Climbing is the activity of using one's hands, feet, or any other part of the body to ascend a steep topographical object. It is done for locomotion, recreation and competition, and within trades that rely on ascension; such as emergency rescue and military operations. It is done indoors and out, on natural and man-made structures. (Full article...)
An icefall is a portion of certain glaciers characterized by relatively rapid flow and chaotic crevassed surface, caused in part by gravity. The term icefall is formed by analogy with the word waterfall, which is a similar phenomenon of the liquid phase but at a more spectacular speed. When ice movement of a glacier is faster than elsewhere, because the glacier bed steepens or narrows, and the flow cannot be accommodated by plastic deformation, the ice fractures, forming crevasses. Where two fractures meet, seracs (or ice towers) can be formed. When the movement of the ice slows down, the crevasses can coalesce, resulting in the surface of the glacier becoming smoother. (Full article...)
Rock climbing is a sport in which participants climb up, across, or down natural rock formations or artificial rock walls. The goal is to reach the summit of a formation or the endpoint of a usually pre-defined route without falling. Rock climbing is a physically and mentally demanding sport, one that often tests a climber's strength, endurance, agility and balance along with mental control. Knowledge of proper climbing techniques and the use of specialized climbing equipment is crucial for the safe completion of routes.
Because of the wide range and variety of rock formations around the world, rock climbing has been separated into several different styles and sub-disciplines, such as scrambling, bouldering, sport climbing, and trad (traditional) climbing another activity involving the scaling of hills and similar formations, differentiated by the rock climber's sustained use of hands to support their body weight as well as to provide balance.
When lead climbing, the lead climber wears a harness tied to one end of a rope. The leader's partner provides the belay, paying out rope as needed, usually with the aid of a belay device, to catch the leader in the event of a fall. The lead climber ascends the route, periodically placing protection for safety in the event of a fall.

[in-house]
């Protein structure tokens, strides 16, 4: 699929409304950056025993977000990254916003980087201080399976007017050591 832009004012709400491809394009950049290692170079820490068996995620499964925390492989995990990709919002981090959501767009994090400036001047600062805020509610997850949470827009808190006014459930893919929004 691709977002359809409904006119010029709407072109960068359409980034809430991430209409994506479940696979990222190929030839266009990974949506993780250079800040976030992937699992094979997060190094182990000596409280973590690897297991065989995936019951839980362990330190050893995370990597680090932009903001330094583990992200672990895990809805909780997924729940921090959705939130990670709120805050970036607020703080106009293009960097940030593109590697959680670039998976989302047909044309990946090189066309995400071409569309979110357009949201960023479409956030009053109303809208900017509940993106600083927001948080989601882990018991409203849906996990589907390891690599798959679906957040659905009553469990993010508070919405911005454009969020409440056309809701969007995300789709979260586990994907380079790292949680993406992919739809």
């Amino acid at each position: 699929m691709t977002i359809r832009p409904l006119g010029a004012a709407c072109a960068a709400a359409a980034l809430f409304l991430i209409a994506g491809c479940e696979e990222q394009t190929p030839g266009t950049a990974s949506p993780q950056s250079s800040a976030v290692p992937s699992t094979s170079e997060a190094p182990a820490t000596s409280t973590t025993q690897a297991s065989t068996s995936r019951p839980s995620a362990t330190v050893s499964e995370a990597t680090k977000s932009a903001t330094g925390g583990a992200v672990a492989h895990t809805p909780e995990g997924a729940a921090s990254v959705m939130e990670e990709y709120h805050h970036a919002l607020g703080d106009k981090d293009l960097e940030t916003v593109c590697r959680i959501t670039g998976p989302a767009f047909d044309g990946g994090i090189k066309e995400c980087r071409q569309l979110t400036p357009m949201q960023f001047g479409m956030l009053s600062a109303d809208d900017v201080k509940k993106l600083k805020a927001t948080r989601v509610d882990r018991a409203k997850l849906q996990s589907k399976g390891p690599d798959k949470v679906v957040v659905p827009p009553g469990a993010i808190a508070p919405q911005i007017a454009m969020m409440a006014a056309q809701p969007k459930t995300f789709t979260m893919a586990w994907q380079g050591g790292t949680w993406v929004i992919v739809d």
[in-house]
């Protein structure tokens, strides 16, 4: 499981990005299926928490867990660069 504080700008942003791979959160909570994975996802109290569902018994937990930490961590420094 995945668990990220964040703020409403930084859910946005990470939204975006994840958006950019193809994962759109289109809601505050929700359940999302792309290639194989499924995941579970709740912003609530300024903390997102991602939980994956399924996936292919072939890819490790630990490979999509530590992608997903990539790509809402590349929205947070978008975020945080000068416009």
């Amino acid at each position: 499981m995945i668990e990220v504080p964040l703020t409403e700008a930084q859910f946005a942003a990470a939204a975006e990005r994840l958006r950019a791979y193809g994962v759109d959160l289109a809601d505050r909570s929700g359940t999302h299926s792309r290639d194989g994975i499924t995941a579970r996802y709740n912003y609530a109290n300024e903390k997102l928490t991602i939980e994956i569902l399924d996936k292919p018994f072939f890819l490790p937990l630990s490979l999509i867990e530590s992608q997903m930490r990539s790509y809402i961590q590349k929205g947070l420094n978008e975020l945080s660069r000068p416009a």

Ice climbing is the activity of ascending inclined ice formations. Usually, ice climbing refers to roped and protected climbing of features such as icefalls, frozen waterfalls, and cliffs and rock slabs covered with ice refrozen from flows of water.
Alexander Megos (born 12 August 1993) is a German rock climber. He was the first climber to on-sight (climb on the first try without prior practice or advice) a route graded 9a (5.14d). He has completed multiple routes and boulder problems that are notoriously difficult, including three 9b+ (5.15c) routes (Perfecto Mundo,Bibliographie, and King Capella), two 9b (5.15b) routes (First Round, First Minute, and Fight Club), and some boulders with a confirmed 8C (V15) rating. (Full article...)
A climbing area is a small geographical region with a concentration of opportunities for climbing. The term is most commonly used of rock climbing areas, but there are also ice climbing areas that have the right combination of steepness and water to result in climbable ice during the winter. (Full article...)
Tree climbing is a recreational or functional activity consisting of ascending and moving around in the crown of trees.
A rope, helmet, and harness can be used to increase the safety of the climber. Other equipment can also be used depending on the experience and skill of the tree climber. Some tree climbers take special hammocks called "Treeboats" and Portaledges with them into the tree canopies where they can enjoy a picnic or nap, or spend the night.
Although non-technical descents such as hiking down a canyon (canyon hiking) are often referred to as canyoneering, the terms canyoning and canyoneering are more often associated with technical descents — those that require abseils (rappels) and ropework, technical climbing or down-climbing, technical jumps, and/or technical swims.
Canyoning is frequently done in remote and rugged settings and often requires navigational, route-finding, and other wilderness travel skills.
Caving – also known as spelunking in the United States and Canada and potholing in the United Kingdom and Ireland – is the recreational pastime of exploring wild cave systems (as distinguished from show caves). In contrast, speleology is the scientific study of caves and the cave environment.
The challenges involved in caving vary according to the cave being visited; in addition to the total absence of light beyond the entrance, negotiating pitches, squeezes, and water hazards can be difficult. Cave diving is a distinct, and more hazardous, sub-speciality undertaken by a small minority of technically proficient cavers. In an area of overlap between recreational pursuit and scientific study, the most devoted and serious-minded cavers become accomplished at the surveying and mapping of caves and the formal publication of their efforts. These are usually published freely and publicly, especially in the UK and other European countries, although in the US, these are generally private.
Sometimes categorized as an "extreme sport", it is not commonly considered as such by longtime enthusiasts, who may dislike the term for its connotation of disregard for safety. (Full article...)